The Internet has opened wide the doors of communication. It has revolutionized the way people access information, interact with others and disseminate knowledge. However, some governments go to great lengths to censor the type of information that its citizens can access. And some attempt to silence those who choose to openly criticize the government and its political leaders. In this light, freedom of expression and the right to access all parts of the Internet becomes an issue of digital ethics.
We post things to our blogs, comment in forums and register our details on websites, sometimes attracting the attention of individuals or collective entities. Conscious users may wonder how their data is being used or if others are interested in what they post online. Companies like LinkedIn, Microsoft and Twitter are starting to respond to users’ curiosity about how data is treated by publishing transparency reports. Google publishes a report twice a year, which includes stats on the accessibility of Google services as well as requests that copyright holders or governments have made for the removal of content. It also reports on other issues of importance related to Internet freedom on its blog. Google reported that, in the first half of 2012, 20,938 government inquiries were made regarding user data.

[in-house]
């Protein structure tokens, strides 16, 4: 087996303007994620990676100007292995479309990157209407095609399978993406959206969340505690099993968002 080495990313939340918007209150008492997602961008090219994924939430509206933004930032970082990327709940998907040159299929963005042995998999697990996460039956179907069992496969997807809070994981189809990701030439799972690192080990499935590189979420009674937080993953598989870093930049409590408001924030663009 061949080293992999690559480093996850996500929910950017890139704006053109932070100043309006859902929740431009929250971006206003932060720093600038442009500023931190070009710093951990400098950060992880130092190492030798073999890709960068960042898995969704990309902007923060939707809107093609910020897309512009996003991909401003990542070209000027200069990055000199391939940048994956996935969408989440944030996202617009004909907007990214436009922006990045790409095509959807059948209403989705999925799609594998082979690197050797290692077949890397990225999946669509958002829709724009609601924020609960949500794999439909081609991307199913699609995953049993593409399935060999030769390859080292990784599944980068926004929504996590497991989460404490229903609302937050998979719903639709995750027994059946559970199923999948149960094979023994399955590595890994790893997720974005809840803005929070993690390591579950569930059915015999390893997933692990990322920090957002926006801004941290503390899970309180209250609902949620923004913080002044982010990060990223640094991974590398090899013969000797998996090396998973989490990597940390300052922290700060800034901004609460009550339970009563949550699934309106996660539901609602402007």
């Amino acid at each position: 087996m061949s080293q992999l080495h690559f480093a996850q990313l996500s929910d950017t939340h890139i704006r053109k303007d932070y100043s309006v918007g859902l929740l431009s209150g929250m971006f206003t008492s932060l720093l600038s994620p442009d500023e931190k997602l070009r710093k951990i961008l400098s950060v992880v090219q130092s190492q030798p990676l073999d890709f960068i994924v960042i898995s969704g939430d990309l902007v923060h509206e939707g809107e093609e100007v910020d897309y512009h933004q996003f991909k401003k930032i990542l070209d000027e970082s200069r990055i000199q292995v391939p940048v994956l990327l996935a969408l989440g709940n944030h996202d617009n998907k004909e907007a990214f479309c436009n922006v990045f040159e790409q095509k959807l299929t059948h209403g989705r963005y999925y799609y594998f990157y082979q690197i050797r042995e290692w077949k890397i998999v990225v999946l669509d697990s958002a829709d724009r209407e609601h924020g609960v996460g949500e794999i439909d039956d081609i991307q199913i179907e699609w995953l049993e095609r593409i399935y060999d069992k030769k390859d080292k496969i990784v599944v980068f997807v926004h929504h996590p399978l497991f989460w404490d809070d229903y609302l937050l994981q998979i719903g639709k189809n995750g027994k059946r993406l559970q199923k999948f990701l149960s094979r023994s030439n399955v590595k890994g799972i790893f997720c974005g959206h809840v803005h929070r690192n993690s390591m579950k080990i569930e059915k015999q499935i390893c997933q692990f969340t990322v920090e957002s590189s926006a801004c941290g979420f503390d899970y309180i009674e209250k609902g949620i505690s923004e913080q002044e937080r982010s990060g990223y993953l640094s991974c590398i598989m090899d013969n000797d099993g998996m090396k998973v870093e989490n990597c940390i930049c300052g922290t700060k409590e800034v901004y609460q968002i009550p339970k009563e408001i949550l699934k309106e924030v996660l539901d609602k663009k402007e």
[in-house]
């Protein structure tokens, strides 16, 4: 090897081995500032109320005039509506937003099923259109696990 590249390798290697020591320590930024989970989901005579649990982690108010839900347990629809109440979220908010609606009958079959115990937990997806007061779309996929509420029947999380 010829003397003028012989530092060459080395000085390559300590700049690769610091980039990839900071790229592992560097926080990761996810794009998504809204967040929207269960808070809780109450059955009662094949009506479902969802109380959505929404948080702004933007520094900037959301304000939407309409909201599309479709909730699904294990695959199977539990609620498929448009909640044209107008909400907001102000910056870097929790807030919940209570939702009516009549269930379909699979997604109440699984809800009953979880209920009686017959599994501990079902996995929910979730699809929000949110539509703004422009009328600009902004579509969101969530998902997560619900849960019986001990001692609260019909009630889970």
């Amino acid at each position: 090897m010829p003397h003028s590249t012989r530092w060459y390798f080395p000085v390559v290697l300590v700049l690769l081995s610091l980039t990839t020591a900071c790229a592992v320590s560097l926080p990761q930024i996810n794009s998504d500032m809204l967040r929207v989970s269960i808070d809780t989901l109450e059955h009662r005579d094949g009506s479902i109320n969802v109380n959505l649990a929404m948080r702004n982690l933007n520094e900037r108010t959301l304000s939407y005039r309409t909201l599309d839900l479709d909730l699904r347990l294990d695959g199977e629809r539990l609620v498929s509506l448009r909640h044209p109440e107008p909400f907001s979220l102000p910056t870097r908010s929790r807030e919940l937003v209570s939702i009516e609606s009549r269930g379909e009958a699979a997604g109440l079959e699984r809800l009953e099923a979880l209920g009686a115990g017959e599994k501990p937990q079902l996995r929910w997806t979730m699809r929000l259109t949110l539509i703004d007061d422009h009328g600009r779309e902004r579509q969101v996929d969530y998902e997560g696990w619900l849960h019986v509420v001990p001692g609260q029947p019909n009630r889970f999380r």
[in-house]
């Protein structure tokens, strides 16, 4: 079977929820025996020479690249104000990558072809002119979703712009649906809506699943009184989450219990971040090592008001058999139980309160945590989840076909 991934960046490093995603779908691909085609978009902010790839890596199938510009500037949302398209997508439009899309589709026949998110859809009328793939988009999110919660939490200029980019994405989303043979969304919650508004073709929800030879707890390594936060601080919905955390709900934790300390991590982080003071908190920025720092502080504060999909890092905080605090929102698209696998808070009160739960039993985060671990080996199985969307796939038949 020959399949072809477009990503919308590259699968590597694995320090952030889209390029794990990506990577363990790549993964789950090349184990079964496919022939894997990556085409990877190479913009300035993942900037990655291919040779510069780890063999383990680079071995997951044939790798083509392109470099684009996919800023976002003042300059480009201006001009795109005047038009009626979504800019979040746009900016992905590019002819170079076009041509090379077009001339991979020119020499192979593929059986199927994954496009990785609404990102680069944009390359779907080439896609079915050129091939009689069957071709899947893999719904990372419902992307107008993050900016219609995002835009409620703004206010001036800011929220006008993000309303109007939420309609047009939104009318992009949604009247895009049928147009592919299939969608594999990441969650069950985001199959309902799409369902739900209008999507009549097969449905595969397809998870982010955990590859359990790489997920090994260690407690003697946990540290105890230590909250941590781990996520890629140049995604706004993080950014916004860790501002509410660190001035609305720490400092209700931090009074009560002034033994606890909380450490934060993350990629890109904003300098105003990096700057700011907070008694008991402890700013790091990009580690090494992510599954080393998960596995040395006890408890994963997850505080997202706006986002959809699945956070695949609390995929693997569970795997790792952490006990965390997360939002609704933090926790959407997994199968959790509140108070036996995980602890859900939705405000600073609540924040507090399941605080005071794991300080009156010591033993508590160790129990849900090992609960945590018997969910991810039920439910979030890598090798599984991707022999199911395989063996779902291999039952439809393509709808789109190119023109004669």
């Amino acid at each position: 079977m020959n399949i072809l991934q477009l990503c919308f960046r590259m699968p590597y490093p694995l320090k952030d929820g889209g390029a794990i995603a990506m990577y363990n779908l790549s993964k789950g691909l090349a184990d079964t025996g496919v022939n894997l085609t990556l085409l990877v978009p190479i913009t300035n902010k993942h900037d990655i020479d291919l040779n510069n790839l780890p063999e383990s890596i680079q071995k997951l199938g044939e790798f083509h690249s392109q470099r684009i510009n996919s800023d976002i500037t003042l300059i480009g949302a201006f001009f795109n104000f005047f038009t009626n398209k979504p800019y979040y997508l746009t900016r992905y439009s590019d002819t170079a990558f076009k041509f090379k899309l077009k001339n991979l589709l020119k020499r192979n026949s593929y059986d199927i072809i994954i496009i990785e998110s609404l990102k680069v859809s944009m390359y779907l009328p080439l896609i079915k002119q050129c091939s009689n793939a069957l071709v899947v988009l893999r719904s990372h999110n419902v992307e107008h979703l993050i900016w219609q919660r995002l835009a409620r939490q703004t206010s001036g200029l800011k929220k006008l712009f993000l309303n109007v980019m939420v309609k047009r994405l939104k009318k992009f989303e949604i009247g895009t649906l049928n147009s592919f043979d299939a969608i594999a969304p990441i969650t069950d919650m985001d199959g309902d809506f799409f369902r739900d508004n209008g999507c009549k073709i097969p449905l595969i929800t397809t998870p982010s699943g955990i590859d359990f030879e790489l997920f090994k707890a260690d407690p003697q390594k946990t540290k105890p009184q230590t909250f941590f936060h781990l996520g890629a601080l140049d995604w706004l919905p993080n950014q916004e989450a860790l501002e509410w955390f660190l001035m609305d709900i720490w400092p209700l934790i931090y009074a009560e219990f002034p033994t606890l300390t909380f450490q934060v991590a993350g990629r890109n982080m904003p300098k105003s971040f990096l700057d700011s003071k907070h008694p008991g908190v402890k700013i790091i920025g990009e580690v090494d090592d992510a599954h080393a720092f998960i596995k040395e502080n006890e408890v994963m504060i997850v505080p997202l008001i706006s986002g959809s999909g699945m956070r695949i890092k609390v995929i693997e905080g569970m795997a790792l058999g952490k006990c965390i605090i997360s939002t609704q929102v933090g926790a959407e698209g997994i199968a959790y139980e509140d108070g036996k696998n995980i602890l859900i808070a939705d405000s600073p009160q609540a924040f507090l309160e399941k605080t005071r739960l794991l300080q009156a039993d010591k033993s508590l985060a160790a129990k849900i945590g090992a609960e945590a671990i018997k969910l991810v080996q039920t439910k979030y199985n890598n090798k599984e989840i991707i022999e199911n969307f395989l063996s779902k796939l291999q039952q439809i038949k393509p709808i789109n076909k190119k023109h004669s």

In terms of content removal, governments made 1,791 requests to remove 17,746 pieces of information. Overall, Google noted that in the last few years there has been an increase in requests from governments to take down political language. It’s this censorship trend that has raised alarm bells.
Keeping censorship activities transparent is important to more than a few Internet giants. There are several watchdog organizations that keep tabs on digital censorship. Freedom House is one organization that believes freedom is only guaranteed in democratic societies, where the government is held accountable to its citizens. For the past few years, Freedom House has put out a comprehensive report called Freedom on the Net, which highlights the censorship activities of other countries. Freedom House views digital media as an “increasingly important dimension of human rights.”
In its 2012 report, it profiled 47 countries, many of which could be divided into three categories: blockers, nonblockers, and nascent blockers. “Blockers” are defined as those governments that block a “large number of politically relevant websites, often imposing complete blocks on certain social-media platforms.” These countries—which include Bahrain, Iran and Ethiopia—mainly employ these blocking tactics to curtail freedom of expression. “Nonblockers” employ more subtle censorship tactics, i.e., not blocking sites outright, but controlling behind the scenes through enforcing strict laws on free speech or employing agents to delete website content. “Nascent blockers,” like Russia, have dabbled in censorship, but have no structured system for doing so.